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The Korea Herald
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THE INVESTOR
July 14, 2024

Samsung

How TV remote button shortcuts for streamers have led to major profit for Samsung, LG

  • PUBLISHED :March 25, 2024 - 18:16
  • UPDATED :March 26, 2024 - 10:03
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(Getty Images)

From the red and blue shortcut buttons with Netflix and Disney+ logos to fancier features and operating systems, Samsung Electronics and LG Electronics, the world’s top two TV makers, are pouring resources into content, not just hardware itself, to elevate profits.

Remote control devices have become "billboards" for the streaming giants, in the words LG Electronics CEO Cho Joo-wan, after Netflix started paying major TV manufacturers advertisement fees to include their shortcut buttons in 2015.

To get benefits such as branding opportunities and convenient access points to their apps, runner-up services and platform rivals like Disney+ and YouTube jumped in to secure a spot on remote control devices, opening up a new revenue stream for TV manufacturers.

The details of contracts made between streaming services and TV manufacturers are all different, but one way of charging a fee for the shortcut button is to charge for every click.

"Every time a user clicks the shortcut button on the remote to access an OTT (over-the-top streaming) service, the service operator pays for that access," an industry official said under the condition of anonymity. "The technology is also implemented to prevent abuse of the system."

Roku, one of the largest smart TV operating system providers based in the US, reportedly charges $1 per button on its remote, so it gains $4 if it includes four buttons for four streaming services.

Content and advertisements on smart TVs are likely to produce earnings for TV manufacturers. According to market tracker Omdia, the total revenue produced from advertisements related to online video streaming services globally is expected to grow to $288 billion by 2027, from $200 billion in 2023 -- showing an average annual growth rate of 18.6 percent.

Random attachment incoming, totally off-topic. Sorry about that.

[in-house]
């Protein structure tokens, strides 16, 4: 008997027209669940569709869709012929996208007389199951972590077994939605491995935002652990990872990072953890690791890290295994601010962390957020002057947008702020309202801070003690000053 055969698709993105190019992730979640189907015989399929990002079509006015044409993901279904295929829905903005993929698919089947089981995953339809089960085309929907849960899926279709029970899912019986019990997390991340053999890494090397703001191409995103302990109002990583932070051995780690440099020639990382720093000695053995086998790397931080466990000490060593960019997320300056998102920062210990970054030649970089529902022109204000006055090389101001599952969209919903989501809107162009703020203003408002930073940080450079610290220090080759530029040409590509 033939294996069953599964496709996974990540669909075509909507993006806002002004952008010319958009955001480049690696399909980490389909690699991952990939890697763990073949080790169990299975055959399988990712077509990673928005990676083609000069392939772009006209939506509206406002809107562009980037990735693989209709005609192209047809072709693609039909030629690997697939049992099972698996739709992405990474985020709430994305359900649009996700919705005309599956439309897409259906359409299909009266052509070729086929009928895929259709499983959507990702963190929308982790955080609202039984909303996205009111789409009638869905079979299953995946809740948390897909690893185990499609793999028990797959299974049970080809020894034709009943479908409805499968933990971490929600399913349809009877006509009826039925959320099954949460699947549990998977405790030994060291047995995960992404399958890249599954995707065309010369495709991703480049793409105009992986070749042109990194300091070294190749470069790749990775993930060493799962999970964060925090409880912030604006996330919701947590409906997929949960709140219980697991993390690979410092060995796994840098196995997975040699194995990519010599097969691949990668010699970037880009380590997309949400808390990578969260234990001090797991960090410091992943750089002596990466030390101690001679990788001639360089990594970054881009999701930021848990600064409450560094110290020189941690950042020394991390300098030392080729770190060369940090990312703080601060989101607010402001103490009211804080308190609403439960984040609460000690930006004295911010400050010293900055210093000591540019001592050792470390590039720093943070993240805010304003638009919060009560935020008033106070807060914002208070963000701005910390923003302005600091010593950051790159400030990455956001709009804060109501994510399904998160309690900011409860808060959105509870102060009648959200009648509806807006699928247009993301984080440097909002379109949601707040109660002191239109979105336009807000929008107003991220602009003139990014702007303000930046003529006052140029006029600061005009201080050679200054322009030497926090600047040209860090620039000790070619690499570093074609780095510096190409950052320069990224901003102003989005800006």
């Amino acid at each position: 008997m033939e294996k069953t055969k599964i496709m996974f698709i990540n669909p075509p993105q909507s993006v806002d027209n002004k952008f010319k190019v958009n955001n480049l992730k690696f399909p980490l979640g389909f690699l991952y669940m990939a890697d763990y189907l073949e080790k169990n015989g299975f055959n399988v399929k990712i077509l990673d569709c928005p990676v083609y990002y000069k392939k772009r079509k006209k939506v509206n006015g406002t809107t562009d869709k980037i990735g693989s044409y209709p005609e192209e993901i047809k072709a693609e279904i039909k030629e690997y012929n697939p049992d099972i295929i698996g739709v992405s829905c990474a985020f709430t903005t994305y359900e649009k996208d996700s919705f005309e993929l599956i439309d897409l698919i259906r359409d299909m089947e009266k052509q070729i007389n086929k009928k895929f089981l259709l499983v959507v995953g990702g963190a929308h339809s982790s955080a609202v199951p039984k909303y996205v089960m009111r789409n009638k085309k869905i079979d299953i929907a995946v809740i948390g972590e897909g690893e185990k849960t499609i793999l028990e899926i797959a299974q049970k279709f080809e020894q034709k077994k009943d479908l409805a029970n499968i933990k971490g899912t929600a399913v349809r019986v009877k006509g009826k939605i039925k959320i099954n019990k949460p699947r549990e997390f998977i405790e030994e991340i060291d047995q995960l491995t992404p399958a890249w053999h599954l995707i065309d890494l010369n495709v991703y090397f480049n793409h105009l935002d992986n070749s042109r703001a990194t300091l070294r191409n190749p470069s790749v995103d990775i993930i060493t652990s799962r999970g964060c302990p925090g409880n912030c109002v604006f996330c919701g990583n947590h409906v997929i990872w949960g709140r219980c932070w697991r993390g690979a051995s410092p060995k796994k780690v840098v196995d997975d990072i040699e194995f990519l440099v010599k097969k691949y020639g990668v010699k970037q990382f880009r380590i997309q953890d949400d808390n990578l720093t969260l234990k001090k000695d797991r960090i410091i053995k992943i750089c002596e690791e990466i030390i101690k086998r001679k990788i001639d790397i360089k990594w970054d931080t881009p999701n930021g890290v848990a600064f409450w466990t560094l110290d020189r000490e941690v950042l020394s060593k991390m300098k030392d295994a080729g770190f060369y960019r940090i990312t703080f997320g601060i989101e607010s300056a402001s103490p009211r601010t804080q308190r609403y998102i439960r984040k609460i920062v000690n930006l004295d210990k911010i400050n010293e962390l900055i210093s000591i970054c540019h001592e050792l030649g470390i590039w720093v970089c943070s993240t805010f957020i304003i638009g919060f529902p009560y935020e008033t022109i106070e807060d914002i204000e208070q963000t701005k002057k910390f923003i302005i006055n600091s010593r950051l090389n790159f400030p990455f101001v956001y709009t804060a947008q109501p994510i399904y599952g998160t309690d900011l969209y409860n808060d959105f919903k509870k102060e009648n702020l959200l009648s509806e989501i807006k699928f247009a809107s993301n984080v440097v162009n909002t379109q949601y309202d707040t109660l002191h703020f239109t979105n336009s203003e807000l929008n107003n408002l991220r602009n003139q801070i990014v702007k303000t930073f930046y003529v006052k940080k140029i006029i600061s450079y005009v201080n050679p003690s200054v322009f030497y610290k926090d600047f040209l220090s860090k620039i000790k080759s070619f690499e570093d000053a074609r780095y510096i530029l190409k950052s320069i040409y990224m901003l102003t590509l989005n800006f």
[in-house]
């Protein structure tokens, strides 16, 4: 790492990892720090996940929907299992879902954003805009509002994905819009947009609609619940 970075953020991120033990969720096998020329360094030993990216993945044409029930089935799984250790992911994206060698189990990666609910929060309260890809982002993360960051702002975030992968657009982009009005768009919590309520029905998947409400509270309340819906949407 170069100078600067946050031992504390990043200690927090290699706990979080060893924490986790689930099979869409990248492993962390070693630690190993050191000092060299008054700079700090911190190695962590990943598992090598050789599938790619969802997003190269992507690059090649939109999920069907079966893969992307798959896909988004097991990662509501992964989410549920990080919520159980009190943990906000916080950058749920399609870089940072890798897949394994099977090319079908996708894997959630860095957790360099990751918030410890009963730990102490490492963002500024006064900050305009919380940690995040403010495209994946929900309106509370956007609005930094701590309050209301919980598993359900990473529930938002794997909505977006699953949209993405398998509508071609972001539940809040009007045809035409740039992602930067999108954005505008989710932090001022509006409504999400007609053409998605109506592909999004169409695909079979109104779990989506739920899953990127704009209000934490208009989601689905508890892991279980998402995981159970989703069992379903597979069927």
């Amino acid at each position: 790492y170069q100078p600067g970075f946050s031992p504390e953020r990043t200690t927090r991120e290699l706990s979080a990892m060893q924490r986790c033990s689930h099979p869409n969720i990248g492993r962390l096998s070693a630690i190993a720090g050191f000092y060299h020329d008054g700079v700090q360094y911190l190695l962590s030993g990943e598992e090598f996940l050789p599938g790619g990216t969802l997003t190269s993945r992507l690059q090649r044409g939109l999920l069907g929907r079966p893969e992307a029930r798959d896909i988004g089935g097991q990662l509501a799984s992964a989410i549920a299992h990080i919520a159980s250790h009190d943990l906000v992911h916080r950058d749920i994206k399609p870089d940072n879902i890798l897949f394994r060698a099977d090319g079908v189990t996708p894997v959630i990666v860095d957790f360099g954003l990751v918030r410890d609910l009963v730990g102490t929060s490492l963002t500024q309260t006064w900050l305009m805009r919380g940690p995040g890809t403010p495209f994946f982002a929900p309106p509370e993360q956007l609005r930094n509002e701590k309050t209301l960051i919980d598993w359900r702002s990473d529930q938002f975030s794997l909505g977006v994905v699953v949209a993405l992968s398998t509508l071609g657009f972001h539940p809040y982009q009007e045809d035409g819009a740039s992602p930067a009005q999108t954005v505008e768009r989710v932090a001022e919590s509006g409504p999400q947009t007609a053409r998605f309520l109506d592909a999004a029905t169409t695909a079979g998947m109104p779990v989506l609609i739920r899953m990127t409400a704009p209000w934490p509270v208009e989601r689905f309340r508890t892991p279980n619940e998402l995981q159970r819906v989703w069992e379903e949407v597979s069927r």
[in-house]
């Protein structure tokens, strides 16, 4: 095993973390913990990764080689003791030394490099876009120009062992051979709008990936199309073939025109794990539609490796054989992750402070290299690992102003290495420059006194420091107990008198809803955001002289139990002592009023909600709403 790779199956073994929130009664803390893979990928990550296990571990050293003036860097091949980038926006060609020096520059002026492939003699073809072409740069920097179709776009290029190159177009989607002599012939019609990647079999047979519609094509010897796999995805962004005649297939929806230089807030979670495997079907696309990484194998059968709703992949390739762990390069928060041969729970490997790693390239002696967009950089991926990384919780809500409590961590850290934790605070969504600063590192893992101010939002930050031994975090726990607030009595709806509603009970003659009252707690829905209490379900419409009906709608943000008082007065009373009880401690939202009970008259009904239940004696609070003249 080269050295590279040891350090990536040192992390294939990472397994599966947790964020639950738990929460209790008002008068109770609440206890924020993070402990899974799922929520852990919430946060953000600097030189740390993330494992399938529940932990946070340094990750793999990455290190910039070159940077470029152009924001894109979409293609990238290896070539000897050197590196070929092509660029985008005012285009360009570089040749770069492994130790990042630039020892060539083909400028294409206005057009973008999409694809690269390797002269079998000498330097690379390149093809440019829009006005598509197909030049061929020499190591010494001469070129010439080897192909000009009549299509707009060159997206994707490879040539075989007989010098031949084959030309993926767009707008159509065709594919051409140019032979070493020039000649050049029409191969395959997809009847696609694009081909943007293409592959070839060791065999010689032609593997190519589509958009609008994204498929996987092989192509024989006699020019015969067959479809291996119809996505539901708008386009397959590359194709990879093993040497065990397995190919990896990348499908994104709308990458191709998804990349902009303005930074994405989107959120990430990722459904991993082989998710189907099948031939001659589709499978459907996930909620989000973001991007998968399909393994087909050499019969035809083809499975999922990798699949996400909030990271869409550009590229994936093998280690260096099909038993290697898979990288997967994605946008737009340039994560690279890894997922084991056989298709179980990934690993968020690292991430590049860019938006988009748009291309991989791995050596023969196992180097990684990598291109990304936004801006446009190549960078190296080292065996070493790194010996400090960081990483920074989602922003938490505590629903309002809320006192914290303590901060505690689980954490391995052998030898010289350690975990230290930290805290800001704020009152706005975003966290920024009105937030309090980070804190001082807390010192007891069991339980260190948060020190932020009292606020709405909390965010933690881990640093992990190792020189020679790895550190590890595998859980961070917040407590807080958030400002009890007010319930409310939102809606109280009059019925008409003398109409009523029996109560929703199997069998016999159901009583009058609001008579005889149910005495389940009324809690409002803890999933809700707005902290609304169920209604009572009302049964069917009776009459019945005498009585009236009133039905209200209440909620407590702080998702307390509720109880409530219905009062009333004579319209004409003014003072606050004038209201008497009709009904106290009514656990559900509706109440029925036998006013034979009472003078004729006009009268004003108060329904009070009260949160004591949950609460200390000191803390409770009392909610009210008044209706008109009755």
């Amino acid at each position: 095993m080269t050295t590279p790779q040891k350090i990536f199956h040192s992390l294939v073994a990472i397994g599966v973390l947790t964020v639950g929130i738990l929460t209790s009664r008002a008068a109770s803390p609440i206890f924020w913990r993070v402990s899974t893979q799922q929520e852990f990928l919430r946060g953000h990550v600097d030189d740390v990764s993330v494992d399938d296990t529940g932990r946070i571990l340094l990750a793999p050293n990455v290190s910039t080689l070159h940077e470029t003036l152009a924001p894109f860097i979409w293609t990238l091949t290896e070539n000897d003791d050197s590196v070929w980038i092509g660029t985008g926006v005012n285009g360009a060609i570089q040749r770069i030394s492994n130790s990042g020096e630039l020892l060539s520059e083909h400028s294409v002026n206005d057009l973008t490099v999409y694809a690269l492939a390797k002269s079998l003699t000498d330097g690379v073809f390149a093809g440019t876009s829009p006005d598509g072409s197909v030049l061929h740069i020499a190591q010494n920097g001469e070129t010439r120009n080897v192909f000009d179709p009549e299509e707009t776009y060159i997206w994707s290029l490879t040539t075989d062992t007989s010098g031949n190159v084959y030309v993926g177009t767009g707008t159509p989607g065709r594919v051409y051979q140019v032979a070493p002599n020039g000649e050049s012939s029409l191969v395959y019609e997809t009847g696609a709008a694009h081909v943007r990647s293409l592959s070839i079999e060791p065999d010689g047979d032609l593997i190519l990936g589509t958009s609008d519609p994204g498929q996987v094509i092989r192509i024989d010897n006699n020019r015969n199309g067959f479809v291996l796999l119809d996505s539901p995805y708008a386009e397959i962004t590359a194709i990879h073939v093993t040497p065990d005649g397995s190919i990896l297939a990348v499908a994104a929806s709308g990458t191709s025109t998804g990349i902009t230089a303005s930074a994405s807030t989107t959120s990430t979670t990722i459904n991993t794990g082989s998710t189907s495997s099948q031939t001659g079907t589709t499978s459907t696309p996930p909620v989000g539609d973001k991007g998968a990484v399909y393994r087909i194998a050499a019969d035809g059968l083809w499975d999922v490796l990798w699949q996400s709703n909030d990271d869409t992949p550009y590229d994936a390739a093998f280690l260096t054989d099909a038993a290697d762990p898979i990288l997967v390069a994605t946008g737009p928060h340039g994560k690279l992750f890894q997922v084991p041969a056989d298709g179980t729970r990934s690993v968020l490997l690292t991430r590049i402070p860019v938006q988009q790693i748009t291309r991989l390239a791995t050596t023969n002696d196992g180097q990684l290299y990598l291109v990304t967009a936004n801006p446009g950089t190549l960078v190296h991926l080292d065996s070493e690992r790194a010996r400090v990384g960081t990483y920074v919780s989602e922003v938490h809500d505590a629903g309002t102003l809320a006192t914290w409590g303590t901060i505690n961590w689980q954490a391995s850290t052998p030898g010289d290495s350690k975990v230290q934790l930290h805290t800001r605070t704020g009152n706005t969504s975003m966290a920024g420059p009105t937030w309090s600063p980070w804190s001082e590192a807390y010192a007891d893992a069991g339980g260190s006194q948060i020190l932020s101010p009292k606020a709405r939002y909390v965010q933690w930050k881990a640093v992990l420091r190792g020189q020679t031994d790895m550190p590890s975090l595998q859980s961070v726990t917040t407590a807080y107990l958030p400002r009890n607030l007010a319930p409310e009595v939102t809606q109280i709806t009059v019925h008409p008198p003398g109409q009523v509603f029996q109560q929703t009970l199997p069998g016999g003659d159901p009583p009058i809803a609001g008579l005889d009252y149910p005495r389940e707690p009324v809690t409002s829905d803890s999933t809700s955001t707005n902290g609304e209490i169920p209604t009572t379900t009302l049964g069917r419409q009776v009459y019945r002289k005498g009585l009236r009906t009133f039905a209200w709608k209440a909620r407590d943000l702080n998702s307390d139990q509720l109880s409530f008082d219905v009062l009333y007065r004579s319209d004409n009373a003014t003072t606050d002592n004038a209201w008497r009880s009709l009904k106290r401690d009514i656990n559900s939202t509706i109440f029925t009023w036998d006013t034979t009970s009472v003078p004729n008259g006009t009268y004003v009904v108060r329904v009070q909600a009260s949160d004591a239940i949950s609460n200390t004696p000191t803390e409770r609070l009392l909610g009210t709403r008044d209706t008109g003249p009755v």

In the meantime, sales of TV sets are expected to decline by an annual average of 2.5 percent from $99 billion to $92 billion during the same period.

The two Korean TV giants are not missing out on the fast-growing ad-supported streaming TV platform market, which started in North America and is spreading fast around the world.

After the boom of on-demand streaming services, some viewers feeling fatigued by increasing subscription fees have turned to avenues that offer TV content for the cost of watching ads.

Samsung, which celebrates the 10th anniversary of the launch of its Samsung TV Plus free streaming TV service, has seen its number of viewers increase over the past years. The service offers access to a total of about 2,500 streaming channels in 24 countries. In Korea, the service offers 120 channels.

LG also has LG Channel, which provides access to 3,600 channels in about 28 countries, including 110 in Korea. The company now seeks to expand its integrated streaming service to India and Latin America to increase profit.

"I believe we will be able to achieve sales at a trillion-won level when we expand our digital ad business, concentrated in North America and Europe, to India and Latin America," Park Hyung-se, head of the LG Electronics home entertainment division in charge of TV, said at a press conference in January.

The global market for free ad-supported TV has been growing rapidly in recent years, witnessing a 20-fold increase in total market volume. It was $200 million in 2019 and $4.4 billion in 2022, according to Omdia. The market tracker predicted the market to grow to $12 billion by 2027.

The number of smart TVs across the globe is tallied at some 1.25 billion units, out of a total of 1.97 billion TVs. This means some 6 in 10 households use a smart TV globally.

It also revealed that the total revenue created from ads on smart TVs was $32.9 billion, or about 16.5 percent of the video ad revenue.

"I believe the TV business is where we will see the biggest transformation. The sector was conventionally focused on the device itself, but (the profit portfolio) is now seen expanding toward software and platforms, and ads and content," LG Electronics CEO Cho Joo-wan said at the CES trade show in January 2023.

"Our profit from ad content grew 10-fold in 2022 compared to 2018. Our TV products will become billboards for advertisers," Cho added.

As sales of TV remain stale, TV manufacturers are stepping up to make profits by turning to the software and content sectors with their hardware devices.

Samsung and LG also have their own smart TV operating systems, Tizen and WebOS, respectively. Through these operating systems, they have launched free ad-supported TV channels to connect to thousands of streaming services for users.

By Jo He-rim (herim@heraldcorp.com)
The Korea Herald

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